Monday update: Thirty one new cases of COVID-19 in Nova Scotia

Testing expands to non-travel related symptoms after largest jump in cases since this all began.

click to enlarge Unless the usage guidelines change, chief medical officer of health Robert Strang says we have enough masks to last health professionals a month, with more on the way. - COMMUNICATIONS NOVA SCOTIA
Communications Nova Scotia
Unless the usage guidelines change, chief medical officer of health Robert Strang says we have enough masks to last health professionals a month, with more on the way.
After the highest one-day jump in cases since this whole "unprecedented time" began, Nova Scotia now has 293 confirmed cases of COVID-19.

There is now enough community spread (meaning cases can't be tracked down to a single source) in Nova Scotia that travel or a connection to travel has been removed from the requirements for testing. Anyone who is feeling symptoms (cough, fever) should visit

The province also introduced new measures today to protect long-term care facilities. Staff will have their temperature taken upon entry to the facility, extra cleaning is required and now, one case of COVID-19 in a long-term care facility is considered an outbreak—and needs to be reported to the province.

There have been 10,218 negative test results and 293 confirmed cases in Nova Scotia since the first confirmed cases were announced three weeks ago. Patients range in age from under 10 to over 90, and of the 293 confirmed cases, 64 people are now considered recovered. Starting today, Nova Scotia's lab testing will become a 24-hour operation, looking at up to 1,000 tests a day.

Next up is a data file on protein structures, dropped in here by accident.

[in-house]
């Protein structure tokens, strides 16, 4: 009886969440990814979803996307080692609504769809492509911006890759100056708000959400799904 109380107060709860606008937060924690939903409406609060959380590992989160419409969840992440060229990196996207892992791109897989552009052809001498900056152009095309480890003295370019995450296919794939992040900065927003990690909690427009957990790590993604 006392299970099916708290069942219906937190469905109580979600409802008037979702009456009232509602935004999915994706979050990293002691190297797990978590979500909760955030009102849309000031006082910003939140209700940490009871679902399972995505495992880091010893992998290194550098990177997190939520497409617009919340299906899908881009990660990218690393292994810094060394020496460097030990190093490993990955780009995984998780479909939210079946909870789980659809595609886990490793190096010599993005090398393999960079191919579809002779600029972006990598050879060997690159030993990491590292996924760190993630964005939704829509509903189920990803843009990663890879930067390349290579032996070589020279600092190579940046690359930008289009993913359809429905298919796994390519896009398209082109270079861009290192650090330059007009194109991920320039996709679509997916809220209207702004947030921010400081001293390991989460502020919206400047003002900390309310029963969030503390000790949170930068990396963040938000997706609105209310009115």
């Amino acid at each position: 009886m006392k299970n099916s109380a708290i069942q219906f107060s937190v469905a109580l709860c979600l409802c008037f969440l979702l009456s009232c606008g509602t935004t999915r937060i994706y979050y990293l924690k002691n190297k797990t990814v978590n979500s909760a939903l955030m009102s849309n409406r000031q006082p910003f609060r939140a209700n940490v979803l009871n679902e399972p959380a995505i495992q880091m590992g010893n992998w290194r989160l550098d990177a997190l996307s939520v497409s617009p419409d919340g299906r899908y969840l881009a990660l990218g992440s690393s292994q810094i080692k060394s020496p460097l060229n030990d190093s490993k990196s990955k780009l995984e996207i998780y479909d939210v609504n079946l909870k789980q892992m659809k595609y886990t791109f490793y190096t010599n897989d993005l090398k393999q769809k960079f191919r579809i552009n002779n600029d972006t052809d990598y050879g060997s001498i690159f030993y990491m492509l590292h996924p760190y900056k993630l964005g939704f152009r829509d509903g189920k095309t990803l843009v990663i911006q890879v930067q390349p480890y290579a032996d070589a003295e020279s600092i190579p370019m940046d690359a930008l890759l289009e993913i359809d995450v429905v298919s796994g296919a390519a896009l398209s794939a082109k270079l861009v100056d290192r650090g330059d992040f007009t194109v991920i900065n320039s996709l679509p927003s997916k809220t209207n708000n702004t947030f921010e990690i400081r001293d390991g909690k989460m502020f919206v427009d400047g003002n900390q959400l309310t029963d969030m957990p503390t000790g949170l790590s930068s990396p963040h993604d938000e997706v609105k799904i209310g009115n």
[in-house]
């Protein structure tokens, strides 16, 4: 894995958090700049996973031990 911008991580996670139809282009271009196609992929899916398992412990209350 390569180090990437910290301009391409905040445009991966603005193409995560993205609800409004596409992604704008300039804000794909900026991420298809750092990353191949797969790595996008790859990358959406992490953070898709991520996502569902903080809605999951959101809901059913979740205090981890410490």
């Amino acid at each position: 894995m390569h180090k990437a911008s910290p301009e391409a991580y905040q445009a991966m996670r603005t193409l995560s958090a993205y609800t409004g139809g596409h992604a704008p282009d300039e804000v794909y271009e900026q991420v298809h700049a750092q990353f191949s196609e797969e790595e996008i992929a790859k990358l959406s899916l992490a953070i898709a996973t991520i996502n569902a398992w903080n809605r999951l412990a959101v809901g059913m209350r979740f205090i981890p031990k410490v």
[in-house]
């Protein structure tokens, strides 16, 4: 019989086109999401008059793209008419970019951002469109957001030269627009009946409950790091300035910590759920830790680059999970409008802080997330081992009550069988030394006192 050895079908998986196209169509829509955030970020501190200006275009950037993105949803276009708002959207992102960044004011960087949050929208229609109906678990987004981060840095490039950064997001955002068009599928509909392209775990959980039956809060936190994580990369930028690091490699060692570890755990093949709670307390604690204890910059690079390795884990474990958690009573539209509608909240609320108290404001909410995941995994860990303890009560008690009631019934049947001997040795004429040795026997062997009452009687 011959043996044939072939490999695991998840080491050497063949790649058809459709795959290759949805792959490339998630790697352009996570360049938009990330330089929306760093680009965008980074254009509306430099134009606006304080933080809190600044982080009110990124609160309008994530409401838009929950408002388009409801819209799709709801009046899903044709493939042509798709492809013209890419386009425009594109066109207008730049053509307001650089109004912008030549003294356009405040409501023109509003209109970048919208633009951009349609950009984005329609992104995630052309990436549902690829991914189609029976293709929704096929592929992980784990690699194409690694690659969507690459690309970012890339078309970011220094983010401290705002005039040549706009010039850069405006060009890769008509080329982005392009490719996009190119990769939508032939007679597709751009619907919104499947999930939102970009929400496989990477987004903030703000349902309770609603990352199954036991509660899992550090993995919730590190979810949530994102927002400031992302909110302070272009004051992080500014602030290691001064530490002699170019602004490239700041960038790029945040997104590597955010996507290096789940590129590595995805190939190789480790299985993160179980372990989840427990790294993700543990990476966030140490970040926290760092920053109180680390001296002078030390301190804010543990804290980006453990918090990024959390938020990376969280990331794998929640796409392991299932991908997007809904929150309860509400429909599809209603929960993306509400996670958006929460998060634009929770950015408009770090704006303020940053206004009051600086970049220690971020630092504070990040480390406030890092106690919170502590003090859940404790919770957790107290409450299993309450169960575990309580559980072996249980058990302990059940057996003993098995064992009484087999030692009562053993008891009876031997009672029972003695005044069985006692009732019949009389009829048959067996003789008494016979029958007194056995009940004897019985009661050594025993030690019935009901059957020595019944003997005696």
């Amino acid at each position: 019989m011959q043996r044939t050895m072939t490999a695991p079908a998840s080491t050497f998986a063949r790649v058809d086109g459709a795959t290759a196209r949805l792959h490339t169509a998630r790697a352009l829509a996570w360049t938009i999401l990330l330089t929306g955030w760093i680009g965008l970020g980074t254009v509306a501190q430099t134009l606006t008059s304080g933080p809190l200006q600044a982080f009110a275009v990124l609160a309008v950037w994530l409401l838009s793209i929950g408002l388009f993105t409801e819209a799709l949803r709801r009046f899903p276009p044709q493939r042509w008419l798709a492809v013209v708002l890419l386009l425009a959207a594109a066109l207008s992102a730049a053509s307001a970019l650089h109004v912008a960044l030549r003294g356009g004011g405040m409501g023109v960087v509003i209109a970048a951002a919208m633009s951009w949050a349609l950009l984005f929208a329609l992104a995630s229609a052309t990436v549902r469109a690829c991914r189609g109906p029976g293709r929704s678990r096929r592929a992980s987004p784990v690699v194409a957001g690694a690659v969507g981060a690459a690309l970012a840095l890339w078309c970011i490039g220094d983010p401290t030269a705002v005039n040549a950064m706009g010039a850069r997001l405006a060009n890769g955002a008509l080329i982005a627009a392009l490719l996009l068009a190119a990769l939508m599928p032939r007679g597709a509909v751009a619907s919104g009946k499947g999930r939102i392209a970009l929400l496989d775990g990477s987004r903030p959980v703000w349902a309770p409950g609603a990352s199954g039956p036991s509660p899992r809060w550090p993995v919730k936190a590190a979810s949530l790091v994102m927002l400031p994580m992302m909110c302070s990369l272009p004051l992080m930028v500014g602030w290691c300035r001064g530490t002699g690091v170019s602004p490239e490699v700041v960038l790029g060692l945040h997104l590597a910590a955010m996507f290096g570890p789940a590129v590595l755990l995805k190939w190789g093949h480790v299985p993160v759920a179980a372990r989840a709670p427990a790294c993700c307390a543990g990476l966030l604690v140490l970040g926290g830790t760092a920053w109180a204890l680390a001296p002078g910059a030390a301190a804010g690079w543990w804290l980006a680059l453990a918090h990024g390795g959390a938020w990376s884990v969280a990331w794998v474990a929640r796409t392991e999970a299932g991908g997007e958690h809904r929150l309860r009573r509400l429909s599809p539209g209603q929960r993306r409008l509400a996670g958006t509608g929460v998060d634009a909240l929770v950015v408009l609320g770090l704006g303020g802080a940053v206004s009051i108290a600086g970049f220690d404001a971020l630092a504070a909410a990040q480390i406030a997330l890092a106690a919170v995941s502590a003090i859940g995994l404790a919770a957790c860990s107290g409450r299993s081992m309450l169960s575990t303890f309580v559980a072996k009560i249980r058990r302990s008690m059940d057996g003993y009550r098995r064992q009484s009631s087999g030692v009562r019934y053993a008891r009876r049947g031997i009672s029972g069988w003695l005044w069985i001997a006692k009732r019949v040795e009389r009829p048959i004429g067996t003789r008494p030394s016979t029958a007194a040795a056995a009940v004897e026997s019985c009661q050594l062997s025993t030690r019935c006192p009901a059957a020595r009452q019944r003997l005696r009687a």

Protocol on masks has changed, too. Health officials are saying wearing a mask might disrupt some virus transmission if you're in a situation where you can't maintain a two-metre distance from others—but you can only wear a mask as long as you don't take away supply from health professionals. At today's news briefing with his side-kick premier Stephen McNeil, health officer Robert Strang said the province has enough personal protective equipment to last a month—according to current protocol—and there's more scheduled to arrive by May. 

Nova Scotia has added more assessment centres, with 22 across the province and is in the middle of setting up two mobile assessment centres that could do community-based testing—either for people who are unable to get to a testing facility or if there is a need for spot testing in a location like a long-term care facility. One mobile unit will be in HRM, and one is to server Cape Breton Regional Municipality.

In Atlantic Canada, Nova Scotia continues to have the largest number of cases since surpassing Newfoundland on April 2.

About The Author

Caora McKenna

Caora is the City Editor at The Coast, where she writes about everything from city hall to police and housing issues. She’s been with The Coast since 2017, when she began as the publication’s Copy Editor.

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